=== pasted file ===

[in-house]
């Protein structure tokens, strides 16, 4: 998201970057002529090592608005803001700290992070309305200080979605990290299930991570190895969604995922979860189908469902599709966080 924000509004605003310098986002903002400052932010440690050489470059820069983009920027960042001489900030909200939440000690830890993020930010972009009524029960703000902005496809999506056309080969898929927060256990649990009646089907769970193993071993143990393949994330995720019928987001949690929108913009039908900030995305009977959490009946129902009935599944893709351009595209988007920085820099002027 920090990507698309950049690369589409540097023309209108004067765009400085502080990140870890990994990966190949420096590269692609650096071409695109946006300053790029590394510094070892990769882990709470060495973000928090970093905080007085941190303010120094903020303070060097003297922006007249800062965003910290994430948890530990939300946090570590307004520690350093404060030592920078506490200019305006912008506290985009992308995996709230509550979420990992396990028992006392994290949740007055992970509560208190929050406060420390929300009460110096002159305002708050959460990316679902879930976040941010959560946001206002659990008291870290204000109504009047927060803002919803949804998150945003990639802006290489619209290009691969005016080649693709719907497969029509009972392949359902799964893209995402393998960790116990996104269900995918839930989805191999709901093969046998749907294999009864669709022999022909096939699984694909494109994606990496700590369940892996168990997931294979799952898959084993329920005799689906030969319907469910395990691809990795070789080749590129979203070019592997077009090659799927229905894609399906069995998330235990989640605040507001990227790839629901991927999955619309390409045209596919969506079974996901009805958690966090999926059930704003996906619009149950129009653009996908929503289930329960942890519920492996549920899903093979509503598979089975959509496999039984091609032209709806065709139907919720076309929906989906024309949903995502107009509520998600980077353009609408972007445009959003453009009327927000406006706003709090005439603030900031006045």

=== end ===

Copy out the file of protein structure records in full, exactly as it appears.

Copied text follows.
[in-house]
């Protein structure tokens, strides 16, 4: 998201970057002529090592608005803001700290992070309305200080979605990290299930991570190895969604995922979860189908469902599709966080 924000509004605003310098986002903002400052932010440690050489470059820069983009920027960042001489900030909200939440000690830890993020930010972009009524029960703000902005496809999506056309080969898929927060256990649990009646089907769970193993071993143990393949994330995720019928987001949690929108913009039908900030995305009977959490009946129902009935599944893709351009595209988007920085820099002027 920090990507698309950049690369589409540097023309209108004067765009400085502080990140870890990994990966190949420096590269692609650096071409695109946006300053790029590394510094070892990769882990709470060495973000928090970093905080007085941190303010120094903020303070060097003297922006007249800062965003910290994430948890530990939300946090570590307004520690350093404060030592920078506490200019305006912008506290985009992308995996709230509550979420990992396990028992006392994290949740007055992970509560208190929050406060420390929300009460110096002159305002708050959460990316679902879930976040941010959560946001206002659990008291870290204000109504009047927060803002919803949804998150945003990639802006290489619209290009691969005016080649693709719907497969029509009972392949359902799964893209995402393998960790116990996104269900995918839930989805191999709901093969046998749907294999009864669709022999022909096939699984694909494109994606990496700590369940892996168990997931294979799952898959084993329920005799689906030969319907469910395990691809990795070789080749590129979203070019592997077009090659799927229905894609399906069995998330235990989640605040507001990227790839629901991927999955619309390409045209596919969506079974996901009805958690966090999926059930704003996906619009149950129009653009996908929503289930329960942890519920492996549920899903093979509503598979089975959509496999039984091609032209709806065709139907919720076309929906989906024309949903995502107009509520998600980077353009609408972007445009959003453009009327927000406006706003709090005439603030900031006045």